Japan Motorcycle Makers Add Capacity in India

Yamaha Motor Co. (7272) is joining other Japanese competitors to add motorcycle capacity in Asia’s second-fastest growing major economy betting demand from Indians seeking personal transportation will sustain.

Yamaha’s local unit will invest 8 billion rupees ($151 million) to triple capacity by March 2013, it said in a statement yesterday. Suzuki Motor Corp. (7269) will spend 1 billion rupees to produce more two-wheelers, Atul Gupta, vice president for sales and marketing at the local unit, said in New Delhi.

Honda Motor Co. (7267), which reiterated a plan to almost double two-wheeler capacity in India by 2013, and other Japanese motorcycle makers have unveiled new models at the New Delhi auto show, counting on economic growth to generate demand in the South Asian nation. Prime Minister Manmohan Singh said last month India will return to 8.5 percent to 9 percent trend growth after the global economy stabilizes.

“The last two years were exceptional and we have seen a normalizing in the market,” said Roy Kurian, national business head of India Yamaha Motor Pvt. “We have no reason to believe that our sales will tumble.”

The pace of expansion in Asia’s third-biggest economy (INGDPY) may slow to 7.5 percent in the fiscal year ending March 31, Singh said, compared with 8.5 percent in the previous 12-month period.

“Our two-wheeler segment is in sync with the Indian economy,” said Naresh Kumar Rattan, vice president sales at Honda’s motorcycle unit. “So long as it continues to expand at its current pace, we don’t foresee any reduction in demand.”

Capacity Additions

Yamaha will raise motorcycle and scooter capacity to 1 million units from 330,000, Kurian said. The Iwata City, Japan- based company introduced its first scooter in India yesterday.

Suzuki Motorcycle India Ltd., the wholly-owned subsidiary of the Hamamatsu, Japan-based company, will increase capacity to 540,000 units by 2013 from 360,000 now, Gupta said.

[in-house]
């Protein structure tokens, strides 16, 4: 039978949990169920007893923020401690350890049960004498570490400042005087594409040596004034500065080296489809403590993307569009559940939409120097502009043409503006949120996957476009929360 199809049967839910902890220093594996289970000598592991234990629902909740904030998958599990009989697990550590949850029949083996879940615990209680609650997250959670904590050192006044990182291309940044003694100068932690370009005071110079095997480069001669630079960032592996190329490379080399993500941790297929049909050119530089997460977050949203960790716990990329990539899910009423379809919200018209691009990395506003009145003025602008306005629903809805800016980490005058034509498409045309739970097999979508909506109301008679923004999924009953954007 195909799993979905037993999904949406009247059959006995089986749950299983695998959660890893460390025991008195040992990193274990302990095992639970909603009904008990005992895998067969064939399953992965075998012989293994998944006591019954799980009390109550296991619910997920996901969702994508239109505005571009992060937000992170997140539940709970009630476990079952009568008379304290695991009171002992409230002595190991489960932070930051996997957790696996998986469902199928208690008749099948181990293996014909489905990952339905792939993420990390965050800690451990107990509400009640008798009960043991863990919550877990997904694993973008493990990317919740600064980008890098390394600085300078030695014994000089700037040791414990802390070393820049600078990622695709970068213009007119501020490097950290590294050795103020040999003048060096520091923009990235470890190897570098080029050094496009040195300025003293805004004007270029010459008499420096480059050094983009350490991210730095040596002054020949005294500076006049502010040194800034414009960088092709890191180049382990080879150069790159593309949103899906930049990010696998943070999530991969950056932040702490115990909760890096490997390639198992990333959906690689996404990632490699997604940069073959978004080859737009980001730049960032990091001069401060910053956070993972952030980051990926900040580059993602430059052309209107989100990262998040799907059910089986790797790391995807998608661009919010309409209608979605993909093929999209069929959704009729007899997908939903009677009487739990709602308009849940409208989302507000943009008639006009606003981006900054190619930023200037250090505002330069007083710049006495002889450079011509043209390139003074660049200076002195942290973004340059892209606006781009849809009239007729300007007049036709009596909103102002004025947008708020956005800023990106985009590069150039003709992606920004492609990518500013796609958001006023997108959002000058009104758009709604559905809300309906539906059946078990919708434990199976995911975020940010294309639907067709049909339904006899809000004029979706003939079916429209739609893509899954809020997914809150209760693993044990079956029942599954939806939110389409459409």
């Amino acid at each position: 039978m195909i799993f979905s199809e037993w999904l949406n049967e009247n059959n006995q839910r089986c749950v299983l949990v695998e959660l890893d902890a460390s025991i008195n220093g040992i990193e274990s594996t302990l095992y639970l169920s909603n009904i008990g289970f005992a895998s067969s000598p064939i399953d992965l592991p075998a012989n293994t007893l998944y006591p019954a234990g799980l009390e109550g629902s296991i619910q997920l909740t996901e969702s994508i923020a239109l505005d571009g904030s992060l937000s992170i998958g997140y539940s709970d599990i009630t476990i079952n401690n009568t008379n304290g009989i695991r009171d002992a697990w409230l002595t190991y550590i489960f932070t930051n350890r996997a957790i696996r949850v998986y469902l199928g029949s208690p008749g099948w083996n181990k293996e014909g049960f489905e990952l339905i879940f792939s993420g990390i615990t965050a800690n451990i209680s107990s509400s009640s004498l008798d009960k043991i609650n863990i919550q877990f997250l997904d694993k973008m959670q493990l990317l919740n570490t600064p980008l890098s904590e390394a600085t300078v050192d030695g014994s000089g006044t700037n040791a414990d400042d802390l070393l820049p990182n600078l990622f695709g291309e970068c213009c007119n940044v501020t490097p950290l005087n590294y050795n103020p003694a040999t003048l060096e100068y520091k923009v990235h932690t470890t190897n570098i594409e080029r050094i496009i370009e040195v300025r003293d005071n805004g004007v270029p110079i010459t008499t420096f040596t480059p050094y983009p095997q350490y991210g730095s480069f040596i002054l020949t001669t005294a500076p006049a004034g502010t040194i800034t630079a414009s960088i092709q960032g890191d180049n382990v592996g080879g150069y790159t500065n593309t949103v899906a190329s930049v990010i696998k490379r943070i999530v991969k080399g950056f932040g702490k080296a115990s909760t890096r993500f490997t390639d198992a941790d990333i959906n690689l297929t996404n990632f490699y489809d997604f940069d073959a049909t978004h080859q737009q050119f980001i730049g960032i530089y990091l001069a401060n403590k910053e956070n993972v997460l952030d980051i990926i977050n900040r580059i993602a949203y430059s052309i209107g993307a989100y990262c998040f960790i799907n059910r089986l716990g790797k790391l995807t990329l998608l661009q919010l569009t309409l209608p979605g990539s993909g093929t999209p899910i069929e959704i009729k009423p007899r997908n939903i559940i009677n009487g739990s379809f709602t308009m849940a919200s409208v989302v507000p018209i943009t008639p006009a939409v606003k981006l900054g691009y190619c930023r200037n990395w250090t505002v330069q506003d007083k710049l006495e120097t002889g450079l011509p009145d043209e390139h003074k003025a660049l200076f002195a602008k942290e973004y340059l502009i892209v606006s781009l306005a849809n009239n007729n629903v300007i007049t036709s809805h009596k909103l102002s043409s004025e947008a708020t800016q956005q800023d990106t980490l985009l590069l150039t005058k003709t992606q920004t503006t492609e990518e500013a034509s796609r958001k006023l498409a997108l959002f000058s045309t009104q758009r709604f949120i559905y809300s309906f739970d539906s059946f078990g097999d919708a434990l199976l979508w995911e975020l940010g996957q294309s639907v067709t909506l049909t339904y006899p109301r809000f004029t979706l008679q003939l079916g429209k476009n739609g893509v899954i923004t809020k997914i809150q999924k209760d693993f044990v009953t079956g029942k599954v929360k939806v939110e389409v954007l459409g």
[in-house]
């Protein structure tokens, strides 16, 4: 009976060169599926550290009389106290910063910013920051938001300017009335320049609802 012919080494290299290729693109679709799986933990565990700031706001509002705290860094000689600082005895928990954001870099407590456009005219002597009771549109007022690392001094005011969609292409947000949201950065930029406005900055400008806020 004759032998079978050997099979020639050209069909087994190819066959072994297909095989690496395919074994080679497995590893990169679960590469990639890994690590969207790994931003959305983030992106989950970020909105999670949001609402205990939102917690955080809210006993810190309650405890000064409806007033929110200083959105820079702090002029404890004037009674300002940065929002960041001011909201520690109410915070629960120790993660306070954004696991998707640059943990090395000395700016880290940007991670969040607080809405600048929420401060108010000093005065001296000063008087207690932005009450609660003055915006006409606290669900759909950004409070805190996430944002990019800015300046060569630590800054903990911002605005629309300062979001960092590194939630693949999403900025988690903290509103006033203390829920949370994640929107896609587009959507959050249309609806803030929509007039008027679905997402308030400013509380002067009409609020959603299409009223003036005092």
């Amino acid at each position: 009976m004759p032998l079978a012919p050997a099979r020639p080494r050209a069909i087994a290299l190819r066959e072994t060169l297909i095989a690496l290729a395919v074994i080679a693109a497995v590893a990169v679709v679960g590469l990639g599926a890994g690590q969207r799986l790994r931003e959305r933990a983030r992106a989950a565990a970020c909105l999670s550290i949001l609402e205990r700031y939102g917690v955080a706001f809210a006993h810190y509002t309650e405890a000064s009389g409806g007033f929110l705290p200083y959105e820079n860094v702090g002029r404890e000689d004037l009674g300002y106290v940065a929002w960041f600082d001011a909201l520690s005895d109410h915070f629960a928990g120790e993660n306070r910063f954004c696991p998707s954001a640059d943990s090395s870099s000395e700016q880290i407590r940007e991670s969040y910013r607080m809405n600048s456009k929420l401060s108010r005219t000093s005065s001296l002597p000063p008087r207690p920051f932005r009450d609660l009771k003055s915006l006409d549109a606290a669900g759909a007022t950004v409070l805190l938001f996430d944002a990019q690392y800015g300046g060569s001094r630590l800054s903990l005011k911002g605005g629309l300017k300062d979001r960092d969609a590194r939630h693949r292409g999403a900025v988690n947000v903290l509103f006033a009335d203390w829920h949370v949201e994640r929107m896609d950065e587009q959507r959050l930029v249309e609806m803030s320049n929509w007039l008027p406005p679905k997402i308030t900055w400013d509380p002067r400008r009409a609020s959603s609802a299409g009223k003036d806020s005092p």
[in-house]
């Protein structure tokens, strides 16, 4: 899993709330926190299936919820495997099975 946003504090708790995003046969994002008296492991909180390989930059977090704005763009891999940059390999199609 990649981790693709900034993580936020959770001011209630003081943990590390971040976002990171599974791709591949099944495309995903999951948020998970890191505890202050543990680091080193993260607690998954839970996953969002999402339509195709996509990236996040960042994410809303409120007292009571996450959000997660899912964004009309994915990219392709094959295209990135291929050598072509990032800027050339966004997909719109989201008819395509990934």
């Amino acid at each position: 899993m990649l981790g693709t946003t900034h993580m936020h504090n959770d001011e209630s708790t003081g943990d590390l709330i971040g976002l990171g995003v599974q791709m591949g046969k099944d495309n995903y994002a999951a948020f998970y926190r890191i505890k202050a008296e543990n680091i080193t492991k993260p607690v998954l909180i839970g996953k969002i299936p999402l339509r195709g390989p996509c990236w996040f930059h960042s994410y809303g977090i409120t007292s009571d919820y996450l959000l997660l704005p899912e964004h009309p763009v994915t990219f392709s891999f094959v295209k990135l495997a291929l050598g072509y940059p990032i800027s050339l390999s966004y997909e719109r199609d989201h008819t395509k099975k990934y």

Honda Motorcycle & Scooter India Pvt., the local unit of the world’s biggest motorcycle maker, introduced six new models and a scooter yesterday, including the 110 cc Dream Yuga. The unit of the Tokyo-based automaker is targeting 30 percent market share by 2020 from 14 percent now, Rattan said.

The Japanese motorcycle makers will compete with Hero MotoCorp Ltd. (HMCL), India’s biggest, and Bajaj Auto Ltd. (BJAUT), the second- largest. Hero, based in New Delhi, will boost capacity at its existing factories to 7 million units by March from 5.4 million in the last fiscal year, and build a fourth factory by 2013, Ravi Sud, chief financial officer, said in November.

Hero, formerly known as Hero Honda Motors Ltd., developed a new name after Honda exited the venture to expand its unit. Hero Group, the New Delhi-based founders of Hero, acquired (HMCL) Honda’s 26 percent stake in the venture in March.

Slower Growth

Sales of motorcycles and scooters in India rose at a slower 16 percent pace in the eight months ended November, compared with 28 percent growth in the year-earlier period, according to the Society of Indian Automobile Manufacturers.

The group may cut its annual domestic passenger-car sales target as higher borrowing costs and fuel prices sap demand, Sugato Sen, a senior director for the group, said on Dec. 8. It had earlier forecast sales growth of 2 percent to 4 percent, compared with 30 percent expansion in the year ended March 31.

The motorcycle makers don’t expect an increase in the price of fuel to slow sales. Prices of gasoline in New Delhi are 17 percent higher than a year ago, after being cut twice in the past two months, according to figures from Indian Oil Corp.’s website.

“Rising fuel prices will take their toll on four-wheelers, which are luxury items,” said Yamaha’s Kurian. “Not two- wheelers, which are necessities.”

To contact the reporters on this story: Kartikay Mehrotra in New Delhi at kmehrotra2@bloomberg.net.

To contact the editors responsible for this story: Arijit Ghosh at aghosh@bloomberg.net

Press spacebar to pause and continue. Press esc to stop.

Bloomberg reserves the right to remove comments but is under no obligation to do so, or to explain individual moderation decisions.

Please enable JavaScript to view the comments powered by Disqus.